RESEARCHERS have found that when individuals are unknowingly shown a visual cue that induces an aroused state they make more confident choices when tested for perceptual precision.
The research team from University College London (UCL), London, UK explored how unexpected states of physiological arousal could influence the confidence individuals feel about the accuracy of what they see in front of them. “Typically when we see something, we have insight not only into what we have seen, but also how clearly we have seen it,” explained the lead author of the study, Dr Micah Allen, Wellcome Trust Center for Neuroimaging, UCL. “If the picture is clouded or obscured, our feeling of confidence in what we have seen is lessened,” Dr Allen said.
To find out more about whether arousal could influence confidence, particularly in the face of uncertainty, the team analysed the performance of 25 participants in a motion discrimination test. The test involved having to decide whether a cloud of dots moved right or left across a screen. Participants were then asked to report how confident they felt about the choices they had made. Prior to the start of the task, an image of a face with a disgusted expression was shown to some, but too briefly to be consciously perceived. Those who did receive the hidden disgust-cue experienced an increased heart rate and greater pupil dilation.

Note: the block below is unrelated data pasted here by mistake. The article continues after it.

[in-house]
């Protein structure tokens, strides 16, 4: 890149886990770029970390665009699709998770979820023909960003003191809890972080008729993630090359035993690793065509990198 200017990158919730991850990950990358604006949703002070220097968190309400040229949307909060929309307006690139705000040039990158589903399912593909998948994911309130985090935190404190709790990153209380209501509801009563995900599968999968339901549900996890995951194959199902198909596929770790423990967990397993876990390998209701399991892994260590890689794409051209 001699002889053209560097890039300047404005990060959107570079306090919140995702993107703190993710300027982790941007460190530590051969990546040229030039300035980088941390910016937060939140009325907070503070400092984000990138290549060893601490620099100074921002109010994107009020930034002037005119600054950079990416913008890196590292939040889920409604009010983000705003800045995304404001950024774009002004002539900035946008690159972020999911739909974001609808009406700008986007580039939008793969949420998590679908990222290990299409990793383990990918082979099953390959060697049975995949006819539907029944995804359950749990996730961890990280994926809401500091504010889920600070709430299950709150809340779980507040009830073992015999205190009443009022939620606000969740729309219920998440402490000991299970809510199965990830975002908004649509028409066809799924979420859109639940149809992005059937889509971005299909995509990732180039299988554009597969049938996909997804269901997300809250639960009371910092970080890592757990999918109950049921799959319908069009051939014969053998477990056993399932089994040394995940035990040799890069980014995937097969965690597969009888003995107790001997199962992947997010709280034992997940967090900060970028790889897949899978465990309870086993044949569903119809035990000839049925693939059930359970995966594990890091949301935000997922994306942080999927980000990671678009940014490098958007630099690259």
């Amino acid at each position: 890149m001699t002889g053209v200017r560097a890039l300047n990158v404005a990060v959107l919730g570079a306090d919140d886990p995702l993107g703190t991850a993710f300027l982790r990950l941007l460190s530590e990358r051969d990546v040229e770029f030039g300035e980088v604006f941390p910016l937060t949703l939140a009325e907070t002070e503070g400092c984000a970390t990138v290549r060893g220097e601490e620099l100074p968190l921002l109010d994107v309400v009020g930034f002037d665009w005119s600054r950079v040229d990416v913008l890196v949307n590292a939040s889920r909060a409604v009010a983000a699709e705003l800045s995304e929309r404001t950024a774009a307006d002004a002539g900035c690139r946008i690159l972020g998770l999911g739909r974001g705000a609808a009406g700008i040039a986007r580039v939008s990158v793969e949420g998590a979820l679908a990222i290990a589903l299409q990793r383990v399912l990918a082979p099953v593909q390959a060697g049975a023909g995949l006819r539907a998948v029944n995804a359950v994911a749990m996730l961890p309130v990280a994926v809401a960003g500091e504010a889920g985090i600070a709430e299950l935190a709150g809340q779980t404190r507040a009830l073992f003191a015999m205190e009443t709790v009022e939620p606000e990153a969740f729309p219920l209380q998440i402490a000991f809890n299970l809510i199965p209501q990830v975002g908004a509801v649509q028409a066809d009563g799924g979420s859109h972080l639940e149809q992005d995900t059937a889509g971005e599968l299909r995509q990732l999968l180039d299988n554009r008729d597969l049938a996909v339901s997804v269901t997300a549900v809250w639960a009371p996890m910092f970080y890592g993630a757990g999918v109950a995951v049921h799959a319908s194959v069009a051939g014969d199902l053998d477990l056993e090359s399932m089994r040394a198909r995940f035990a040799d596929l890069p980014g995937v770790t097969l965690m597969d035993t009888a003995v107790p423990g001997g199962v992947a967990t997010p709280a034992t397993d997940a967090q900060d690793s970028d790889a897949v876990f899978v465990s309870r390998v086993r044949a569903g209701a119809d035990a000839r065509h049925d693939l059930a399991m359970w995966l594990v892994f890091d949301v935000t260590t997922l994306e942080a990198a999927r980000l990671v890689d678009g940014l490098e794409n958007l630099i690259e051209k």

The results showed that even when the test became more difficult and confidence was reduced, the unexpected physiological changes experienced by participants counteracted this effect. “Interestingly, we found that not only did confidence correlate with how fast a participant’s heart beat on each trial, but that artificially increasing arousal actually caused participants to act as if they were blind to the quality of their visual experiences,” Dr Allen said.
Co-author of the paper, Prof Geraint Rees, Dean of the Faculty of Life Sciences, UCL, also noted that: “As disorders such as depression and anxiety can be linked to altered states of arousal, our findings raise the possibility that patients suffering from these conditions might perceive an unrealistically certain or uncertain world.”
Jack Redden, Reporter